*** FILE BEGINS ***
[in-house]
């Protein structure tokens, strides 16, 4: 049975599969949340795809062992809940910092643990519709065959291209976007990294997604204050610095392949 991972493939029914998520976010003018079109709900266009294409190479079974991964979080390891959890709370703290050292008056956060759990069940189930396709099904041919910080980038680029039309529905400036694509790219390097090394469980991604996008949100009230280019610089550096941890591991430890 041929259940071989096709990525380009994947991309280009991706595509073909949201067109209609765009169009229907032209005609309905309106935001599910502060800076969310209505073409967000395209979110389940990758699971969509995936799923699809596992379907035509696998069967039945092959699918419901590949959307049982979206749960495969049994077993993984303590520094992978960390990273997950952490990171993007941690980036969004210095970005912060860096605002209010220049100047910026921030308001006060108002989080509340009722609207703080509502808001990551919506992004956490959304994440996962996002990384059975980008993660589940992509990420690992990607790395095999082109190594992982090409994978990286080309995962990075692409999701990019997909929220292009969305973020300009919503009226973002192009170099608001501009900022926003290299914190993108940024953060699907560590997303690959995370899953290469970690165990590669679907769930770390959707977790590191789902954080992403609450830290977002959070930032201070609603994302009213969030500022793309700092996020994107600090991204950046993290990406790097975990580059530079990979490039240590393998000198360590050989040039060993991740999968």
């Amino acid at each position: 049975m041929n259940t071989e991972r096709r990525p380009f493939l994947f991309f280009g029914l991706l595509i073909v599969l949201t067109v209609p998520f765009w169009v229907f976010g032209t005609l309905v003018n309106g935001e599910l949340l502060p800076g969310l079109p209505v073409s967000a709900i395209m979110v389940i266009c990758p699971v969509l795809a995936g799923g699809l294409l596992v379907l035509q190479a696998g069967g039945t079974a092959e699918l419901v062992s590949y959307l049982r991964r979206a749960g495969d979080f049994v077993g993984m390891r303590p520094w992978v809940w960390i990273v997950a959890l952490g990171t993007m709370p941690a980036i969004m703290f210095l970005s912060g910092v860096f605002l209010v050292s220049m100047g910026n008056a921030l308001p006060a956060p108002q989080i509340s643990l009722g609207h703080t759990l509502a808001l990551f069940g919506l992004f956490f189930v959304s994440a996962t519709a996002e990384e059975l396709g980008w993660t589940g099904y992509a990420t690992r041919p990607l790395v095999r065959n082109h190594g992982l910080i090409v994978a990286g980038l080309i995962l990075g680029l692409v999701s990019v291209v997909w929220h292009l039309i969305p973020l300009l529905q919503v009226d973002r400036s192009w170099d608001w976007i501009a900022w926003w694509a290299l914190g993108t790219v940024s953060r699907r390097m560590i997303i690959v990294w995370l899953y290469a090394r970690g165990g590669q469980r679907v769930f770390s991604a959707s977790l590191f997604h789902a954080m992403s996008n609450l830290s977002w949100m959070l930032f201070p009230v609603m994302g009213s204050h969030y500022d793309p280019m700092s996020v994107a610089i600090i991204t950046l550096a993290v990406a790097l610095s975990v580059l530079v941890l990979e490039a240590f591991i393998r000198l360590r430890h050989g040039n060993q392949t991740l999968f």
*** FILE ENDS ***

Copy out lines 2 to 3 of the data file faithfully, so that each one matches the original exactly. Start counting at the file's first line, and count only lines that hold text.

């Protein structure tokens, strides 16, 4: 049975599969949340795809062992809940910092643990519709065959291209976007990294997604204050610095392949 991972493939029914998520976010003018079109709900266009294409190479079974991964979080390891959890709370703290050292008056956060759990069940189930396709099904041919910080980038680029039309529905400036694509790219390097090394469980991604996008949100009230280019610089550096941890591991430890 041929259940071989096709990525380009994947991309280009991706595509073909949201067109209609765009169009229907032209005609309905309106935001599910502060800076969310209505073409967000395209979110389940990758699971969509995936799923699809596992379907035509696998069967039945092959699918419901590949959307049982979206749960495969049994077993993984303590520094992978960390990273997950952490990171993007941690980036969004210095970005912060860096605002209010220049100047910026921030308001006060108002989080509340009722609207703080509502808001990551919506992004956490959304994440996962996002990384059975980008993660589940992509990420690992990607790395095999082109190594992982090409994978990286080309995962990075692409999701990019997909929220292009969305973020300009919503009226973002192009170099608001501009900022926003290299914190993108940024953060699907560590997303690959995370899953290469970690165990590669679907769930770390959707977790590191789902954080992403609450830290977002959070930032201070609603994302009213969030500022793309700092996020994107600090991204950046993290990406790097975990580059530079990979490039240590393998000198360590050989040039060993991740999968």
């Amino acid at each position: 049975m041929n259940t071989e991972r096709r990525p380009f493939l994947f991309f280009g029914l991706l595509i073909v599969l949201t067109v209609p998520f765009w169009v229907f976010g032209t005609l309905v003018n309106g935001e599910l949340l502060p800076g969310l079109p209505v073409s967000a709900i395209m979110v389940i266009c990758p699971v969509l795809a995936g799923g699809l294409l596992v379907l035509q190479a696998g069967g039945t079974a092959e699918l419901v062992s590949y959307l049982r991964r979206a749960g495969d979080f049994v077993g993984m390891r303590p520094w992978v809940w960390i990273v997950a959890l952490g990171t993007m709370p941690a980036i969004m703290f210095l970005s912060g910092v860096f605002l209010v050292s220049m100047g910026n008056a921030l308001p006060a956060p108002q989080i509340s643990l009722g609207h703080t759990l509502a808001l990551f069940g919506l992004f956490f189930v959304s994440a996962t519709a996002e990384e059975l396709g980008w993660t589940g099904y992509a990420t690992r041919p990607l790395v095999r065959n082109h190594g992982l910080i090409v994978a990286g980038l080309i995962l990075g680029l692409v999701s990019v291209v997909w929220h292009l039309i969305p973020l300009l529905q919503v009226d973002r400036s192009w170099d608001w976007i501009a900022w926003w694509a290299l914190g993108t790219v940024s953060r699907r390097m560590i997303i690959v990294w995370l899953y290469a090394r970690g165990g590669q469980r679907v769930f770390s991604a959707s977790l590191f997604h789902a954080m992403s996008n609450l830290s977002w949100m959070l930032f201070p009230v609603m994302g009213s204050h969030y500022d793309p280019m700092s996020v994107a610089i600090i991204t950046l550096a993290v990406a790097l610095s975990v580059l530079v941890l990979e490039a240590f591991i393998r000198l360590r430890h050989g040039n060993q392949t991740l999968f």